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What is OMAK and Why OMAK?

OMAK is an acronym that stands for “Observe Merit and Appreciate Kindness”. Everybody has all sorts of qualities, temperaments, or characteristics. Among those, some are considered as merits (or good qualities) and some are faults (or shortcomings). While interacting with others, our tendency of focusing on one category over the other dominates our pleasant or unpleasant perception, which then defines our relationship with other people.

Welcome to OMAK
Welcome to OMAK (Photo credit: Mr. J. Stephen Conn’s Flickr)

What we truly are….
Unfortunately, when dealing with other people, most of us tend to focus on others’ faults. This will thus create an unpleasant perception toward others and will gradually ruin our relationship with them.

How OMAK helps us?
The practice of OMAK is to change our wrong tendency. Instead of focusing on others’ faults, we try to look for their good qualities and their kindness to us. Once you have become conditioned to this, you may still notice some faults in other people, however, this will not bother you much because you are more focused on their good qualities and kindness.

OMAK brings happiness. We get the benefits! (photo credit: BWYA class)

For instance, even though we may have many faults, however, we do not get much annoyed by ourselves as long as we have at least one good quality that can match up to others’ good qualities. To those who have many good qualities but only one fault, we tend to focus on their one fault, and thus cannot let go of it and cannot forgive them for that. Furthermore, when we interact with them, our minds are dominated by the negative feelings. That is because our mind helps magnify that tiny fault. On the other hand, when we observe ourselves, our minds also magnify our own good quality, however tiny that is. Therefore, we can all see that it is solely due to the powerful effect of familiarization which makes the object (of being observed) project certain characteristics onto our minds.
The motive for us to practice OMAK is that when we practice OMAK on others, they may not get the benefits, but we will certainly get the benefits.  On the other hand, if we look for faults in others and then complain, they may not suffer, but we will certainly suffer.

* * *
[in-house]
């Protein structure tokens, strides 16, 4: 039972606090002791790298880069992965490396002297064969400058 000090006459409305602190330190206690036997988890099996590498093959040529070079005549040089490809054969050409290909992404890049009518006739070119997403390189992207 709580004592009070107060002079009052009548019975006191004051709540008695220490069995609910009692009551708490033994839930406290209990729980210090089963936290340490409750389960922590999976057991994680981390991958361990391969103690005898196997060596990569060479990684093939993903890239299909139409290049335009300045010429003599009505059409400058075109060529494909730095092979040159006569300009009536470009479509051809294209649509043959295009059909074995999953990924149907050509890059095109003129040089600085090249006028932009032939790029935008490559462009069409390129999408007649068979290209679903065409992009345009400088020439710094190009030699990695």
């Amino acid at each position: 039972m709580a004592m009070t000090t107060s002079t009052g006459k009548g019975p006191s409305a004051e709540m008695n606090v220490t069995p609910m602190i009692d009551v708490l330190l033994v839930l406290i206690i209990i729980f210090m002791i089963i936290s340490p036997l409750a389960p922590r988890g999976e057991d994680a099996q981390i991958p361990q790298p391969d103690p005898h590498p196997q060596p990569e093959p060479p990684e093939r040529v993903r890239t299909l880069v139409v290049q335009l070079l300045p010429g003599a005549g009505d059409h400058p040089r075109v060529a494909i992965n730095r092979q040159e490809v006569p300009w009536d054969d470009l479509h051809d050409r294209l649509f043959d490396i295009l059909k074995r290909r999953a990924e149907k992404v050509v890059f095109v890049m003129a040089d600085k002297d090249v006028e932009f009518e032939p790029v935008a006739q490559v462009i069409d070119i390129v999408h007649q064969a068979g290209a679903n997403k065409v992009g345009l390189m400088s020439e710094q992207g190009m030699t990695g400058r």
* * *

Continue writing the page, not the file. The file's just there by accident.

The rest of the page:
Our tendency of observing others’ faults is deeply rooted, sometimes, it will still come back to haunt us from time to time, and we will seemingly feel our OMAK goes in vain. However, if we persevere and continue on practicing on OMAK, our habitual patterns can be gradually changed. That is when we can reap the profits of happiness from the seeds that we have been planting. This is how the practice of OMAK can greatly improve our relationship with friends and families.

Why Study Groups?

Why are we having study groups?

Teaching excerpt from Late Master Ven. Jih-Chang (translated from its original in Chinese)

A monk hosting a study group.
A monk hosting a study group.

There are deep meanings behind the implementation of Lamrim study groups.

1) Have you ever had the following experience such that when you read the text alone, the contents are indeed very intriguing; however, the imprints on our minds are seemingly blurry, and not deep enough. If we talk it over with friends, and even share our views in a class, the truth can better be seen through the debates. Eventually, the context will be thoroughly understood and memorized steadfastly.

2) Another experience that we may all have experienced – even though we would like to engage in Buddhist practice, we are usually tied up by worldly matters or friends. Our motivation for Buddhist practice will die down eventually, and furthermore, we may never move forward. On the contrary, if we ever join a study group, when seeing others in the circles practicing Buddhism so diligently and having strong aspiration, how could we possibly be slack and undisciplined? This is the protection a group offers us.

3) Finally, if one has faith towards the concept of causality – karma, one should realize that the reason there is an opportunity to practice Buddhism in this lifetime is the fruition of the virtuous deeds that one has committed in the previous lives. On the other hand, when we practice hard, we are committing good causes/karma for having further opportunities of practicing in the future lifetime. Most importantly, as long as we practice hard both qualitatively and quantitatively (according to what Buddha tells us), we will certainly be supported by Lord Buddha and Bodhisattvas so that in our learning path we can accumulate favorable conditions and purify obscurations in this life, and be reborn into a Buddhist society in the next life time.

Moral education is a mode of delivery


Moral education is a mode of delivery.

Take love and care for example.  How does that work?

Deliver it!  Delivering the love and care in your heart (mind) is the essence of education on love and care.

If there exists no love and care in mind, and you pretend there is; in my opinion, that still cannot touch one’s heart.